Optimism varies among global CEOs, but slow economic growth expected in 2015

BY Fraser Tennant

CEOs are less optimistic about the prospects for global growth than they were one year ago, according to PwC’s new Annual Global CEO Survey.

The Survey, the 18th of its kind, conducted 1322 interviews with CEOs in 77 countries during the last quarter of 2014. Its key findings include: (i) 37 percent of CEOs think that global economic growth will improve in 2015, down from 44 percent the previous year; (ii) 17 percent of CEOs believe global economic growth will decline, more than twice as many as a year ago; and (iii) 44 percent of CEOs expect economic conditions to remain constant.

Broken down regionally, CEOs in Asia Pacific were found to the most optimistic about the global economy, with 45 percent expecting improvement. In the Middle East this figure was 44 percent and in North America, 37 percent. However, only 16 percent of CEOs in Central and Eastern Europe expect economic improvement.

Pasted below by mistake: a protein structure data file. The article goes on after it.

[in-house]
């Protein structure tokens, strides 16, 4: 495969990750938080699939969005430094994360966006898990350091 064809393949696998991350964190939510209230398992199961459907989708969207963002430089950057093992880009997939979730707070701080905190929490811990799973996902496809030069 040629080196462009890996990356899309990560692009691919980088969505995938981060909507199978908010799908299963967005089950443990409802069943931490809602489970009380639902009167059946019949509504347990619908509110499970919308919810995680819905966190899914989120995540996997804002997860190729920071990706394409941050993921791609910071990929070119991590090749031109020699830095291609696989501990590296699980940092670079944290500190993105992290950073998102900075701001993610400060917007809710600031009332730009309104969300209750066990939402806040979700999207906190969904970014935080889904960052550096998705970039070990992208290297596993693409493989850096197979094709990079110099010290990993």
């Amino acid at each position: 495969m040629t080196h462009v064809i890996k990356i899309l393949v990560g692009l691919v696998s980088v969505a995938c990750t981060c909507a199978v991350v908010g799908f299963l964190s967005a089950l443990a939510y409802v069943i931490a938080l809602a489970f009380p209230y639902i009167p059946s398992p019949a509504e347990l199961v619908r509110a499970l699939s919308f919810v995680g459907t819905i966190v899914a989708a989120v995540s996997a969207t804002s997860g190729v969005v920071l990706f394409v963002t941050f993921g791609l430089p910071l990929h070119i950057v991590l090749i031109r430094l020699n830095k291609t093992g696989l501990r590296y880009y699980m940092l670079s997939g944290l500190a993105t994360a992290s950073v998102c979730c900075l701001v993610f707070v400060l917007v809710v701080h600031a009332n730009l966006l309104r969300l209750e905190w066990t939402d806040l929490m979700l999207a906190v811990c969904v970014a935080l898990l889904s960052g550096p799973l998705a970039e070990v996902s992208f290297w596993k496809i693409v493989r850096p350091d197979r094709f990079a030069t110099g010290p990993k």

Despite the overall declining outlook for the global economy, CEOs are confident about the prospects for their own company - 39 percent believe their company’s revenues will grow in the next 12 months.

“The world is facing significant challenges: economically, politically and socially," said Dennis M. Nally, chairman of PricewaterhouseCoopers International. “CEOs overall remain cautious in their near-term outlook for the worldwide economy, as well as for growth prospects for their own companies.

“While some mature markets like the US appear to be rebounding, others like the Eurozone continue to struggle. CEO confidence is down notably in oil-producing nations around the world as a result of plummeting crude oil prices. Russia CEOs, for example, were the most confident in last year's survey, but are the least confident this year.

“Finding the right strategic balance to sustain growth in this changing marketplace remains a challenge.”

Other concerns highlighted by CEOs include: the availability of key skills; over-regulation; fiscal deficits and debt burdens; geopolitical uncertainty; increasing taxes; cyber threats and the lack of data security; social instability; shifting consumer patterns; and the speed of technological change.

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